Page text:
Saturday, April 19, 2014
Tongue/Taste Bud Problems
I have had this problem several times before. I don`t notice anything that links them together such as burning or biting my tongue. However, my tongue will get severely sore to the point where it hurts to touch my teeth or to talk. Underneath the tongue along the veins, it looks like there is a capillary or something that is very swollen with bumps along it that are very sore. Then I will get a random pattern of red, swollen taste buds on the surface of my tongue which are also very sore. Sometimes they will fall off. What could this be? Is it serious? Is there anything I can do to prevent it or treat it?
What you describe on the upper (dorsal) surface of the tongue sounds very much like the condition known as transient lingual papillitis. This is a harmless, but annoying, problem. Although a very big name, it essentially refers to the temporary inflammation and soreness that affects the fungiform papillae scattered across this area of the tongue. Fungiform papillae are the normal little bumps on the top of the tongue that people call "taste buds."
These bumps can become notably red or white and are quite tender for one to several days. In the southern United States, these have sometimes been referred to as "lie bumps" - supposedly the person who gets one of these has recently told a lie, and this is their punishment!
While the cause of TLP is not known with certainty, most experts feel that local accidental trauma (rubbing, scraping or biting) is a major factor; however, contact reactions to things like certain foods have also been suggested.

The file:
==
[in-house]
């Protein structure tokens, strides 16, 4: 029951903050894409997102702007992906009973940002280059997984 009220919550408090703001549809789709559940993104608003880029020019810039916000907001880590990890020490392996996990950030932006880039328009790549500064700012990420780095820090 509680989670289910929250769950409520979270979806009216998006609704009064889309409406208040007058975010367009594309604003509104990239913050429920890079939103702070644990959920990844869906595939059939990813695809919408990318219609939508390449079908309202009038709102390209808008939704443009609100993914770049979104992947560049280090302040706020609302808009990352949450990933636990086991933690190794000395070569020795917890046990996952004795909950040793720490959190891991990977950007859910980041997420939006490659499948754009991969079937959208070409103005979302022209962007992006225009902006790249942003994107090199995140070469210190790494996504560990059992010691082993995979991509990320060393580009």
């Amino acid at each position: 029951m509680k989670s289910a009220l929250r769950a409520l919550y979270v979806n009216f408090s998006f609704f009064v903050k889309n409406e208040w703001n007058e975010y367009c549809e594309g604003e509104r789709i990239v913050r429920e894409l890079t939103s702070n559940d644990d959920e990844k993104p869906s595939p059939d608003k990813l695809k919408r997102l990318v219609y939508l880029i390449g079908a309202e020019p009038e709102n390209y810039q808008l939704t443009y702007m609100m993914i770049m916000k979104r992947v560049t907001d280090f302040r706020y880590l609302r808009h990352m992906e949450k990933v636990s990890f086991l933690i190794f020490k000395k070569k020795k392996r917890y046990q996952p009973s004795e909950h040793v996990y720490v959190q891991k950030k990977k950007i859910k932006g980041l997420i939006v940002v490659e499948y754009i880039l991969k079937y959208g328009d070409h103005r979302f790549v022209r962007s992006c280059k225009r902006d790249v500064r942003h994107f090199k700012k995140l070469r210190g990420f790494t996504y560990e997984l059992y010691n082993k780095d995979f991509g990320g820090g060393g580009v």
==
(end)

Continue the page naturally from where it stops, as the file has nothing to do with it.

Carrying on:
Most people, when their tongue is irritated, cannot seem to keep from rubbing it against the teeth to make it feel better (sort of like scratching an itch); however, this usually makes things worse. Over-the-counter medications such as OraBase or Zilactin can be applied. These materials act like a bandage and help to protect the ulcerated surface of the fungiform papilla.
Lie bumps are not contagious and the discomfort is relatively minor. Typically, these lesions heal within a few days with no treatment. If they do not, then you should be seen by an oral pathologist.
Regarding the area under the tongue, this sounds like you may be describing the sublingual gland or glands, which have a number of small ducts that carry the spit (saliva) they produce into the mouth. An association between transient lingual papillitis and soreness or swelling of the sublingual gland(s) under the tongue has not been described in the scientific literature. Although it does not sound serious, it may be worth having your dentist take a look the next time this area bothers you.
John R Kalmar, DMD, PhD
Clinical Professor of Pathology
Associate Dean of Dentistry Administration
College of Dentistry
The Ohio State University